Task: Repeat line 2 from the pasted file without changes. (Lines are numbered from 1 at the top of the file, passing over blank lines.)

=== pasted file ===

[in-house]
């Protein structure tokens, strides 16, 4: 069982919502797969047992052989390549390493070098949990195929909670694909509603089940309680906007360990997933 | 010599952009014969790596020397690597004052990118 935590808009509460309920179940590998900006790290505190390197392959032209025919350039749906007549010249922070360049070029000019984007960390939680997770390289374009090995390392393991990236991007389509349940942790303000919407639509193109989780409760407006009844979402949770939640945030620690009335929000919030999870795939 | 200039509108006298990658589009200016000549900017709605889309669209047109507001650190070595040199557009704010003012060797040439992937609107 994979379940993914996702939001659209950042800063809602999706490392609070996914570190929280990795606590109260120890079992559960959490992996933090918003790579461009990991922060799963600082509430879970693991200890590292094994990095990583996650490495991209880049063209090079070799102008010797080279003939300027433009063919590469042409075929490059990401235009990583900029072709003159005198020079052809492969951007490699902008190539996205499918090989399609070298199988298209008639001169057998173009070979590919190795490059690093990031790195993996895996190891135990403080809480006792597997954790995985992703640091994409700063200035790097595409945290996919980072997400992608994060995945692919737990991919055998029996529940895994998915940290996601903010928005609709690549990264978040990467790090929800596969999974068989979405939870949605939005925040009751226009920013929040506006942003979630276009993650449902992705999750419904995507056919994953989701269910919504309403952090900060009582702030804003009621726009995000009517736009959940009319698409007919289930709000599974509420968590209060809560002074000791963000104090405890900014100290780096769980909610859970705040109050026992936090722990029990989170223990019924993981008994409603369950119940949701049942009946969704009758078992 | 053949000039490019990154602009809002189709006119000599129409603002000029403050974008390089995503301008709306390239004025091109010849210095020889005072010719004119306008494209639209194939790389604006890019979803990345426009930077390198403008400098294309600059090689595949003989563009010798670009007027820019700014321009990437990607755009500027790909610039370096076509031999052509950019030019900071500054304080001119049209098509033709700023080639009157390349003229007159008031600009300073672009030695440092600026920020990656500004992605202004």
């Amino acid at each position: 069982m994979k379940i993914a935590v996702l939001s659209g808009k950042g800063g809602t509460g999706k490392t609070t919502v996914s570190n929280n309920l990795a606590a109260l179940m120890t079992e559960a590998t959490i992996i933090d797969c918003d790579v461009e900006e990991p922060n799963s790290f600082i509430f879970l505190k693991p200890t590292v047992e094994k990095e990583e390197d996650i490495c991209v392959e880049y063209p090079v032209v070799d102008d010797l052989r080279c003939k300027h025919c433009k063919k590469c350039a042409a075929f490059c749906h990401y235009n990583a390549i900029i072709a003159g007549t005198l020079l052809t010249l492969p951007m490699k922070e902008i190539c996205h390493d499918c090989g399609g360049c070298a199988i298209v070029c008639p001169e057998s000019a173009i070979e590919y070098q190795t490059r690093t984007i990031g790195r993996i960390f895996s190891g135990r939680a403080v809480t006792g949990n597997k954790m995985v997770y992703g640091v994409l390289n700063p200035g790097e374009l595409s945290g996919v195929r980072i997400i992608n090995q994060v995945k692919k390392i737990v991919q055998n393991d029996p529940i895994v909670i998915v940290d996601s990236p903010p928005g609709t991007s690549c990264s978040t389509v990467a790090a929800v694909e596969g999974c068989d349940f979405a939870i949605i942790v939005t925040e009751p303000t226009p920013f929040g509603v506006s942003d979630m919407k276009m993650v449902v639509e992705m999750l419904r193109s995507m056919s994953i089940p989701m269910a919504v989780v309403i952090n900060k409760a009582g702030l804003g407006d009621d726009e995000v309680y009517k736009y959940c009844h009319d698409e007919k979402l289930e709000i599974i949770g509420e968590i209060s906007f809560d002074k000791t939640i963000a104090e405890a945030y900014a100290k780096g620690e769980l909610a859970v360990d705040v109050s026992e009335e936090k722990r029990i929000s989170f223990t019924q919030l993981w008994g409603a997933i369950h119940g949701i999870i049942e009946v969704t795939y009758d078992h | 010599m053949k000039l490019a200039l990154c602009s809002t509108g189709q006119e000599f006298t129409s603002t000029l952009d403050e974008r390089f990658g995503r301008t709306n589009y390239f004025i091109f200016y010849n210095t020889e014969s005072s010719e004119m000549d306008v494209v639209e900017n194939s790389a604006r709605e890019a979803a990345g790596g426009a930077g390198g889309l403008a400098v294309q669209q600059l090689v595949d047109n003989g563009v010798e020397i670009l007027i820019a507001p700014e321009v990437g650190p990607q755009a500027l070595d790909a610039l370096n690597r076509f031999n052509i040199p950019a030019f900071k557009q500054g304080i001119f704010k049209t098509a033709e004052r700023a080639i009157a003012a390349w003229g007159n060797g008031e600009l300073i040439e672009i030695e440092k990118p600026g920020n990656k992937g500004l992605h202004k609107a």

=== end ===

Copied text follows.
């Protein structure tokens, strides 16, 4: 069982919502797969047992052989390549390493070098949990195929909670694909509603089940309680906007360990997933 | 010599952009014969790596020397690597004052990118 935590808009509460309920179940590998900006790290505190390197392959032209025919350039749906007549010249922070360049070029000019984007960390939680997770390289374009090995390392393991990236991007389509349940942790303000919407639509193109989780409760407006009844979402949770939640945030620690009335929000919030999870795939 | 200039509108006298990658589009200016000549900017709605889309669209047109507001650190070595040199557009704010003012060797040439992937609107 994979379940993914996702939001659209950042800063809602999706490392609070996914570190929280990795606590109260120890079992559960959490992996933090918003790579461009990991922060799963600082509430879970693991200890590292094994990095990583996650490495991209880049063209090079070799102008010797080279003939300027433009063919590469042409075929490059990401235009990583900029072709003159005198020079052809492969951007490699902008190539996205499918090989399609070298199988298209008639001169057998173009070979590919190795490059690093990031790195993996895996190891135990403080809480006792597997954790995985992703640091994409700063200035790097595409945290996919980072997400992608994060995945692919737990991919055998029996529940895994998915940290996601903010928005609709690549990264978040990467790090929800596969999974068989979405939870949605939005925040009751226009920013929040506006942003979630276009993650449902992705999750419904995507056919994953989701269910919504309403952090900060009582702030804003009621726009995000009517736009959940009319698409007919289930709000599974509420968590209060809560002074000791963000104090405890900014100290780096769980909610859970705040109050026992936090722990029990989170223990019924993981008994409603369950119940949701049942009946969704009758078992 | 053949000039490019990154602009809002189709006119000599129409603002000029403050974008390089995503301008709306390239004025091109010849210095020889005072010719004119306008494209639209194939790389604006890019979803990345426009930077390198403008400098294309600059090689595949003989563009010798670009007027820019700014321009990437990607755009500027790909610039370096076509031999052509950019030019900071500054304080001119049209098509033709700023080639009157390349003229007159008031600009300073672009030695440092600026920020990656500004992605202004």